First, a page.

With the Olympics in full swing, I've been thinking a lot about how much energy these amazing athletes must have to compete in such strenuous and demanding sporting events. Of course, most of these athletes are young--in their late teens or early- to mid-20s, which naturally makes them have more energy than those of us several decades older. Most of us do not aspire to be Olympic athletes, but it sure would be nice to have even an ounce of their energy! Luckily, even if youth is not on your side, there are ways to boost your energy.
Unfortunately, thanks to effective marketing, energy has become synonymous with energy drinks. But doesn’t matter if they are “natural” or not; energy drinks don’t give you energy. There are basically two types of drinks.
One type contains quick-absorbing sugars, typically in the form of fruit juice. The short-term energy effects are the result of a sugar buzz…the same effects you’d see if you loaded up a 6-year-old with cake, candy, or fruit juice.
The second and most popular type of energy drink contains some form of caffeine (often along with a heavy dose of sugar thrown in for good measure).
Neither of these options are great, especially if you want to lose weight.
So what can you do to improve your energy levels?
There are some specific nutritional supplements that can help.
Royal jelly is a glandular secretion from worker bees. It is fed to a selected ordinary female bee, and it miraculously transforms her into the queen bee. She grows 1½ to 2 times the size of a normal bee and can live 5 to 7 years instead of 7 months like other bees.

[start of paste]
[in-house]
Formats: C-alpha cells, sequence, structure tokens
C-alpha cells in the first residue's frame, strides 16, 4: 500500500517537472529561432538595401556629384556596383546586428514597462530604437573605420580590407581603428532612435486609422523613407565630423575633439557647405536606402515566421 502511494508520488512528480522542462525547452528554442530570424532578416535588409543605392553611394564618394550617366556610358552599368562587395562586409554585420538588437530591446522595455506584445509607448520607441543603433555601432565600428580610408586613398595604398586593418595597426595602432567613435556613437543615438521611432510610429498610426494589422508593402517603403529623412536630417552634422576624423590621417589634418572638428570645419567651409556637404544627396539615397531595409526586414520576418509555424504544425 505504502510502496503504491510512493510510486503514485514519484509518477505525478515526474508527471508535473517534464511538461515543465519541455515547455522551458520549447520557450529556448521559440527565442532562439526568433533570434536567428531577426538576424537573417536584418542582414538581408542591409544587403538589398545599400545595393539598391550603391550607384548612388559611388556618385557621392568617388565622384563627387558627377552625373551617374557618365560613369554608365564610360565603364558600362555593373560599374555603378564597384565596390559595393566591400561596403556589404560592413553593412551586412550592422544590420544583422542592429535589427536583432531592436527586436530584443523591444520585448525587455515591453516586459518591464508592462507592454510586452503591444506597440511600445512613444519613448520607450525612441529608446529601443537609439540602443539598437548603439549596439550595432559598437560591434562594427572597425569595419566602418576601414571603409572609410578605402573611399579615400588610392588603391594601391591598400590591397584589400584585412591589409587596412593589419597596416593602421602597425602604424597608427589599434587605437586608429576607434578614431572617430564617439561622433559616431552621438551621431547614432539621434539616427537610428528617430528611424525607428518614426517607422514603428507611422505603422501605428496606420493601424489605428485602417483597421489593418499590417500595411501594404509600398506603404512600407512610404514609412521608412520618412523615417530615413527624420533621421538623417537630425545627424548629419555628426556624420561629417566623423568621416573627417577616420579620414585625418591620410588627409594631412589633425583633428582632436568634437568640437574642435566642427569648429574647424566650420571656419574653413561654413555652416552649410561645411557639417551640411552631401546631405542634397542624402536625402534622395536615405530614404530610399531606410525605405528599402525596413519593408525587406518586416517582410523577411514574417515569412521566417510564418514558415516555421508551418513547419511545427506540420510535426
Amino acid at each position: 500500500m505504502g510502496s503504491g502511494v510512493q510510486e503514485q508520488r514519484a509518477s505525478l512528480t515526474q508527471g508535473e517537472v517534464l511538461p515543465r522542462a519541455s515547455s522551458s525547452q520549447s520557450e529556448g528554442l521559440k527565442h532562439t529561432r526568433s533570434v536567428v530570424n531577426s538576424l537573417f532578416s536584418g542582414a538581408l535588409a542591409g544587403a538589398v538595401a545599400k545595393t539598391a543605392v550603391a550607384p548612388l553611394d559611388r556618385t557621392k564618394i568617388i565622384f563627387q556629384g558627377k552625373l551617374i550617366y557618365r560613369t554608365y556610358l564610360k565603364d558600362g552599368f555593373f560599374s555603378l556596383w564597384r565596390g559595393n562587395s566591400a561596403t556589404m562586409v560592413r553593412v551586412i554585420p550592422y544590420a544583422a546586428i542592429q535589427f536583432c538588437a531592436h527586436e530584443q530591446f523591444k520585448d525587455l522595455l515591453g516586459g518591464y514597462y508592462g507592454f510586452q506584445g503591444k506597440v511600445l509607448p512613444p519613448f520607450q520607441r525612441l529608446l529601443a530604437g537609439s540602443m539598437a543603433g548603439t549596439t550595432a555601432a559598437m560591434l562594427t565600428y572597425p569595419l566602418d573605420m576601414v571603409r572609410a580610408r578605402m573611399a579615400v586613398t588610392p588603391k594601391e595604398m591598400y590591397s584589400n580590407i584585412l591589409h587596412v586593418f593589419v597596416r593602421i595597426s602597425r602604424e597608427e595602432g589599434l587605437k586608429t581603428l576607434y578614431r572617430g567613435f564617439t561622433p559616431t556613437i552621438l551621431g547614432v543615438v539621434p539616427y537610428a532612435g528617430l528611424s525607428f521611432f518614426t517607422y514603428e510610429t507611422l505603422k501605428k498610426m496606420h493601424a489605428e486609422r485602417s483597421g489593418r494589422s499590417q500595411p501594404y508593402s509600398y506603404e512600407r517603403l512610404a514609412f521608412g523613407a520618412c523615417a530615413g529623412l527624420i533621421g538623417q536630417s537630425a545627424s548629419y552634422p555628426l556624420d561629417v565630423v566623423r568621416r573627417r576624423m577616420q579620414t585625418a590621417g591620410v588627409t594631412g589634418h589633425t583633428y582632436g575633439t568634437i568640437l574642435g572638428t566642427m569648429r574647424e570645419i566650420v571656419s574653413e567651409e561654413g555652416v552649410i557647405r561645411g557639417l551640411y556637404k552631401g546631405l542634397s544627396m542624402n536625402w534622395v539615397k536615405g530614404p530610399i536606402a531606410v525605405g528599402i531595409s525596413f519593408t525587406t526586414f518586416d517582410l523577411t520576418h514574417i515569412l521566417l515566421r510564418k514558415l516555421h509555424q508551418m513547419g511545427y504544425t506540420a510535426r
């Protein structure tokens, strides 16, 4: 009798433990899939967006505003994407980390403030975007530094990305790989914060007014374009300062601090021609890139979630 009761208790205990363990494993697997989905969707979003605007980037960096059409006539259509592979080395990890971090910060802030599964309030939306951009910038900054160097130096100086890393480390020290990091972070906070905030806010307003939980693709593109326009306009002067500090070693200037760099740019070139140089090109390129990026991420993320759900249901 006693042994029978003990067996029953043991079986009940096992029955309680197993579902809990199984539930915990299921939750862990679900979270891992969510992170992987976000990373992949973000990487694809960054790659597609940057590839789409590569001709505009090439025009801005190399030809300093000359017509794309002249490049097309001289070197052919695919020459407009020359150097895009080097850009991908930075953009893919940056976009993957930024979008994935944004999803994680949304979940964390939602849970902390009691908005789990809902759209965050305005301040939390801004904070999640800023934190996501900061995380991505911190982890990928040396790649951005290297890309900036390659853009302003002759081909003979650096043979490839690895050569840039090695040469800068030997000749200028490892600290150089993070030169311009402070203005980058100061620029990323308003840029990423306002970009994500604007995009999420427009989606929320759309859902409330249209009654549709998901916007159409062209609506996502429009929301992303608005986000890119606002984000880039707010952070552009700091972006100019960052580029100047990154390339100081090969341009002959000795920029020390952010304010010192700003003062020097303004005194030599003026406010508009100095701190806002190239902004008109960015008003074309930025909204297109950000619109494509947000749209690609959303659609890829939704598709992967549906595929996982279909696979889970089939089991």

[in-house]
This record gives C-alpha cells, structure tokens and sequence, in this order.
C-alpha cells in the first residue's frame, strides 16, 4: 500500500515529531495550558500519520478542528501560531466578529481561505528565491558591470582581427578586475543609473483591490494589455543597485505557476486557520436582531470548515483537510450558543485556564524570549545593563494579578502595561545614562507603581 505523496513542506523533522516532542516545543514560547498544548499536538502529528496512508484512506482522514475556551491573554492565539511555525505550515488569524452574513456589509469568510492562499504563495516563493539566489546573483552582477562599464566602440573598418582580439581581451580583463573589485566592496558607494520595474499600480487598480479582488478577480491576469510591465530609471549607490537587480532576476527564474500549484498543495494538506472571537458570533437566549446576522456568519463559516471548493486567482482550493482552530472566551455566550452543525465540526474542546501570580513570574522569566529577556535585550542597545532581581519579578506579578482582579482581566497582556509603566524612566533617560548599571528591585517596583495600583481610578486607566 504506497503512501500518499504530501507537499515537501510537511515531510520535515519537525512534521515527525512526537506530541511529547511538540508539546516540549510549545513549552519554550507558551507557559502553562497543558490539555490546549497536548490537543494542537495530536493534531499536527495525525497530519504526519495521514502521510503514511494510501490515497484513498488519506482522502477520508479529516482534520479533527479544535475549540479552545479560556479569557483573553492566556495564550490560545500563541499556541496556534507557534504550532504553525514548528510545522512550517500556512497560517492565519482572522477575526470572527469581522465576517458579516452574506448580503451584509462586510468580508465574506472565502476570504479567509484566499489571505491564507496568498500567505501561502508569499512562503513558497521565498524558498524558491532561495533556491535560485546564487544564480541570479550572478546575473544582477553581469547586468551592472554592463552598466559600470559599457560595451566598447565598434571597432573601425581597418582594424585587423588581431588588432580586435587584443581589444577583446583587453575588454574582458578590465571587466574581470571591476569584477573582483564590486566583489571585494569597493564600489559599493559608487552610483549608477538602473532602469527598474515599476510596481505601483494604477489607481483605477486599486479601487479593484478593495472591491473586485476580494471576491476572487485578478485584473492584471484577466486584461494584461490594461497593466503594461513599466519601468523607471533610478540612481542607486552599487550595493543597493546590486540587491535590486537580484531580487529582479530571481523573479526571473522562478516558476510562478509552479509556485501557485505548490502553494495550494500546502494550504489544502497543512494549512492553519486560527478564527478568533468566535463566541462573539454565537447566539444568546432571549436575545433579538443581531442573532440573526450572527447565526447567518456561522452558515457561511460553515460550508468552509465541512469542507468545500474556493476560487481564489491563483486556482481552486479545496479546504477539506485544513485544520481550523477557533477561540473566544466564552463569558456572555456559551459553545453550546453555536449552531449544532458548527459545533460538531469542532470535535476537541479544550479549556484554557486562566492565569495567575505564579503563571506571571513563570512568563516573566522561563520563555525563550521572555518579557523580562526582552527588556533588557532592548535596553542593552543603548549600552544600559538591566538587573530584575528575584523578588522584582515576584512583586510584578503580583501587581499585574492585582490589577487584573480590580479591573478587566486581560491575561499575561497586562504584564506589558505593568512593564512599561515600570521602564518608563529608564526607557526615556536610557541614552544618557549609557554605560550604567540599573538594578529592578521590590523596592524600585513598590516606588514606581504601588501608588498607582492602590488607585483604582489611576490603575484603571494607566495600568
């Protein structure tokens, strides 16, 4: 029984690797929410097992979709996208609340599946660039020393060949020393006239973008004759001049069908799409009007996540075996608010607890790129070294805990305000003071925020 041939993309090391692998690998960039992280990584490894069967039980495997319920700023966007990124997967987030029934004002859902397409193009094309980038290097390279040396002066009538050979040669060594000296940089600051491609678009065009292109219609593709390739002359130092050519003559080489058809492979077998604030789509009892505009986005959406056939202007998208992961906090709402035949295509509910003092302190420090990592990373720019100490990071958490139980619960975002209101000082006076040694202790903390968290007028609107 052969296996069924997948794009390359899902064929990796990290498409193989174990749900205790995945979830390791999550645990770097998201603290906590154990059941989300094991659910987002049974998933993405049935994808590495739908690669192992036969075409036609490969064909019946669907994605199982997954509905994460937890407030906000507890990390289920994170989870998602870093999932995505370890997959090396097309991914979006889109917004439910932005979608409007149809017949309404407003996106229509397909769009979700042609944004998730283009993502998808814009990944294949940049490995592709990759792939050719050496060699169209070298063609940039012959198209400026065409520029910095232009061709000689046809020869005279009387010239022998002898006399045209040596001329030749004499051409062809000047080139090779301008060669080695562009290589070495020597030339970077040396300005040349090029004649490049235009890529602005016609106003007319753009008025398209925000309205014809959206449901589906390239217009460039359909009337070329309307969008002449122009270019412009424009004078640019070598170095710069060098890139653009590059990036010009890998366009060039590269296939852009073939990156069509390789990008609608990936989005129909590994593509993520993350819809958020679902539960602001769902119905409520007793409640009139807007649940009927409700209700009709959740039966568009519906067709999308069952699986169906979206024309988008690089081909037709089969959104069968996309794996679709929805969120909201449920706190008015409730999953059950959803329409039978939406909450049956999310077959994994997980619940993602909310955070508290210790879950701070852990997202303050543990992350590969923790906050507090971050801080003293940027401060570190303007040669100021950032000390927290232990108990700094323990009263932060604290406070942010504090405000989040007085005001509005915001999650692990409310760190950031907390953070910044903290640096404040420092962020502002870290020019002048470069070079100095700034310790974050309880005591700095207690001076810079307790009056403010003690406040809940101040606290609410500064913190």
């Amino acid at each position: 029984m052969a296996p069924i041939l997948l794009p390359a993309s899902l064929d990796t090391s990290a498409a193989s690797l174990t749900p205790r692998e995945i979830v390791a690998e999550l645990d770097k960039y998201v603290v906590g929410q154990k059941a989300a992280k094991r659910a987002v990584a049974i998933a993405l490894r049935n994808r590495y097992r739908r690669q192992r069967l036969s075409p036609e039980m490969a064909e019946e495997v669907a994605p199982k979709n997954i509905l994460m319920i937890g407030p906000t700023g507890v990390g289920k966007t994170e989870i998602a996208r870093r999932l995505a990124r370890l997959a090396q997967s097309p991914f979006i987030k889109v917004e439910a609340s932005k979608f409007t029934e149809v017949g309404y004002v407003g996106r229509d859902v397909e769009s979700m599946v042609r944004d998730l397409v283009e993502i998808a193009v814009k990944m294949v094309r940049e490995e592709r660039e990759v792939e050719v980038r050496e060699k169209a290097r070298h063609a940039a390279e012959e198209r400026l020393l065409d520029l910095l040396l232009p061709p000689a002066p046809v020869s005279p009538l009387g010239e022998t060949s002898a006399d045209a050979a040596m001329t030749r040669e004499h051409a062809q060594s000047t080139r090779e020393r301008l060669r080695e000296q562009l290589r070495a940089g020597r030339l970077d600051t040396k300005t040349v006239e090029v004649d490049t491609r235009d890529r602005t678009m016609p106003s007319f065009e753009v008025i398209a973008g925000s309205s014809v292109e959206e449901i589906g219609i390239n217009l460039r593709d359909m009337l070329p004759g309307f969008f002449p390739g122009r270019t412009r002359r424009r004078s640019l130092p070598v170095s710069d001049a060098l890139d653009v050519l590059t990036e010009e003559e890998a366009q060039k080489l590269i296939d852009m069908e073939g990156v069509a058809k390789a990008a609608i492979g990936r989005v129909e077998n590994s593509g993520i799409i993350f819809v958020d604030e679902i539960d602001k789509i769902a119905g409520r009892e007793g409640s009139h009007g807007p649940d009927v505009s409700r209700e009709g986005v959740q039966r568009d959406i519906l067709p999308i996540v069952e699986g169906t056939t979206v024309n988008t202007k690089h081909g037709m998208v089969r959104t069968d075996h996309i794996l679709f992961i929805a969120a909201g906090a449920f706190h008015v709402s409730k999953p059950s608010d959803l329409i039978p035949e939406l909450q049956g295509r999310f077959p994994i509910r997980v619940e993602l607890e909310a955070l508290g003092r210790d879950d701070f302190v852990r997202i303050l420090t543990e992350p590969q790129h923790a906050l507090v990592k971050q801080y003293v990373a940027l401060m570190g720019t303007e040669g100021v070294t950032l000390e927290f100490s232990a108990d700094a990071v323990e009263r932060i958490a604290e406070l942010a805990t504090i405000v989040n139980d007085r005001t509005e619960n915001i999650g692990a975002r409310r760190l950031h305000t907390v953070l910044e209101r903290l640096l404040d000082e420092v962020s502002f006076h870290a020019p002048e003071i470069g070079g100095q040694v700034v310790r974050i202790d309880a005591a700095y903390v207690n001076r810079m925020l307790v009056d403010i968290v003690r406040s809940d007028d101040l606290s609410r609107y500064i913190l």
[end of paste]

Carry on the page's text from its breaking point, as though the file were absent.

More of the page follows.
Royal jelly is a complex substance containing a wide variety of compounds. It is rich in various B vitamins, several amino acids, trace minerals, enzymes, and natural antibacterial compounds.
Unlike stimulants, royal jelly helps improve energy levels by enhancing the efficiency of various functions in the body by not depleting emergency energy reserves.
Coenzyme Q-10 (CoQ10) is another compound that can improve your energy levels without acting as some form of stimulant.
A few years ago, CoQ10 was the popular new kid on the block. It may not get the attention it once did, but that hasn’t negated its importance as one of the body’s most crucial components when it comes to energy production. Ninety-five percent of the body’s energy is generated through aerobic cellular respiration, which requires the presence of CoQ10. This explains why the organs with the greatest energy requirements (the heart, liver, and kidneys) have the highest concentrations of CoQ10.
Sardines and mackerel are great sources of CoQ10, and one of the reasons I like sardines so much. Pork and beef liver are ask good sources. Of course, CoQ10 is also available in almost every health food store and vitamin retailer in supplement form.
Another typically overlooked component that can dramatically improve energy levels is vitamin B12. Vitamin B12 deficiencies are so wide spread, and the positive effects of supplementing are so pronounced, that you’ll even find it as an additive in many of the energy drinks.
A dose of 500–1,000 mcg of B12 a day is typically recommended.
Now it's your turn: What do you do or take to boost your energy?